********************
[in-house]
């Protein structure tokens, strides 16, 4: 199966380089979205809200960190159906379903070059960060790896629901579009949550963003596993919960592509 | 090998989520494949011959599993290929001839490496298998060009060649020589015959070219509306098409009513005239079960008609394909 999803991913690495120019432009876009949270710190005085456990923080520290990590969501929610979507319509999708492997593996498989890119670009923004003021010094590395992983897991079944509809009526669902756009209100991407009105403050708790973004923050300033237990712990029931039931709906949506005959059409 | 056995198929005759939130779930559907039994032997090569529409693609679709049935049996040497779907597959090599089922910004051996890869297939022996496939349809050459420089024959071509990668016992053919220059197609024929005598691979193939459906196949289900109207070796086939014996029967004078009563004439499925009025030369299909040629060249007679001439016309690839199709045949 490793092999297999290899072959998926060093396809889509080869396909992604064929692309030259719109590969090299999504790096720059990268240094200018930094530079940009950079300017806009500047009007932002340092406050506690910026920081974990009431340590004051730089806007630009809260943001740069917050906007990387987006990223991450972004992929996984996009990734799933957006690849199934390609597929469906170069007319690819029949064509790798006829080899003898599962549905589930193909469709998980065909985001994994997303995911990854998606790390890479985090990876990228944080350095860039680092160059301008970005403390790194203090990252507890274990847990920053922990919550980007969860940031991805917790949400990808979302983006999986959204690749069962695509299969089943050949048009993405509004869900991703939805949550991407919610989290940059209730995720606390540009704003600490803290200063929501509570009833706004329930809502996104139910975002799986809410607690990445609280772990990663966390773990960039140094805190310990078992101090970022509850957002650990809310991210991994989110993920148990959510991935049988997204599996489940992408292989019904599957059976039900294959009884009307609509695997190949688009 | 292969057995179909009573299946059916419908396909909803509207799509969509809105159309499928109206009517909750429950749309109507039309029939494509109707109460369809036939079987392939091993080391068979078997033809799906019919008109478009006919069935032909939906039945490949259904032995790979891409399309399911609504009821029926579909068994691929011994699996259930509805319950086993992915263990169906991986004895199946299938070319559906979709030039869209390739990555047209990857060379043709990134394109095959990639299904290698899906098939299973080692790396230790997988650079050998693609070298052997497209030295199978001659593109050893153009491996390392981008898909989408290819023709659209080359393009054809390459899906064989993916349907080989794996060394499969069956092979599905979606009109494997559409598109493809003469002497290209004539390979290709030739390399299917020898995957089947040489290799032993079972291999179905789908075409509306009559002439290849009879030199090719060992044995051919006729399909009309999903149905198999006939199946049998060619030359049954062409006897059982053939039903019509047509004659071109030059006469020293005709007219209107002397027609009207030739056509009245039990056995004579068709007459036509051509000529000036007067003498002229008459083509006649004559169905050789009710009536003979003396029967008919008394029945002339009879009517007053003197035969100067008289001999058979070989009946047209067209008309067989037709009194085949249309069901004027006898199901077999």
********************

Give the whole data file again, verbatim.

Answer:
[in-house]
């Protein structure tokens, strides 16, 4: 199966380089979205809200960190159906379903070059960060790896629901579009949550963003596993919960592509 | 090998989520494949011959599993290929001839490496298998060009060649020589015959070219509306098409009513005239079960008609394909 999803991913690495120019432009876009949270710190005085456990923080520290990590969501929610979507319509999708492997593996498989890119670009923004003021010094590395992983897991079944509809009526669902756009209100991407009105403050708790973004923050300033237990712990029931039931709906949506005959059409 | 056995198929005759939130779930559907039994032997090569529409693609679709049935049996040497779907597959090599089922910004051996890869297939022996496939349809050459420089024959071509990668016992053919220059197609024929005598691979193939459906196949289900109207070796086939014996029967004078009563004439499925009025030369299909040629060249007679001439016309690839199709045949 490793092999297999290899072959998926060093396809889509080869396909992604064929692309030259719109590969090299999504790096720059990268240094200018930094530079940009950079300017806009500047009007932002340092406050506690910026920081974990009431340590004051730089806007630009809260943001740069917050906007990387987006990223991450972004992929996984996009990734799933957006690849199934390609597929469906170069007319690819029949064509790798006829080899003898599962549905589930193909469709998980065909985001994994997303995911990854998606790390890479985090990876990228944080350095860039680092160059301008970005403390790194203090990252507890274990847990920053922990919550980007969860940031991805917790949400990808979302983006999986959204690749069962695509299969089943050949048009993405509004869900991703939805949550991407919610989290940059209730995720606390540009704003600490803290200063929501509570009833706004329930809502996104139910975002799986809410607690990445609280772990990663966390773990960039140094805190310990078992101090970022509850957002650990809310991210991994989110993920148990959510991935049988997204599996489940992408292989019904599957059976039900294959009884009307609509695997190949688009 | 292969057995179909009573299946059916419908396909909803509207799509969509809105159309499928109206009517909750429950749309109507039309029939494509109707109460369809036939079987392939091993080391068979078997033809799906019919008109478009006919069935032909939906039945490949259904032995790979891409399309399911609504009821029926579909068994691929011994699996259930509805319950086993992915263990169906991986004895199946299938070319559906979709030039869209390739990555047209990857060379043709990134394109095959990639299904290698899906098939299973080692790396230790997988650079050998693609070298052997497209030295199978001659593109050893153009491996390392981008898909989408290819023709659209080359393009054809390459899906064989993916349907080989794996060394499969069956092979599905979606009109494997559409598109493809003469002497290209004539390979290709030739390399299917020898995957089947040489290799032993079972291999179905789908075409509306009559002439290849009879030199090719060992044995051919006729399909009309999903149905198999006939199946049998060619030359049954062409006897059982053939039903019509047509004659071109030059006469020293005709007219209107002397027609009207030739056509009245039990056995004579068709007459036509051509000529000036007067003498002229008459083509006649004559169905050789009710009536003979003396029967008919008394029945002339009879009517007053003197035969100067008289001999058979070989009946047209067209008309067989037709009194085949249309069901004027006898199901077999």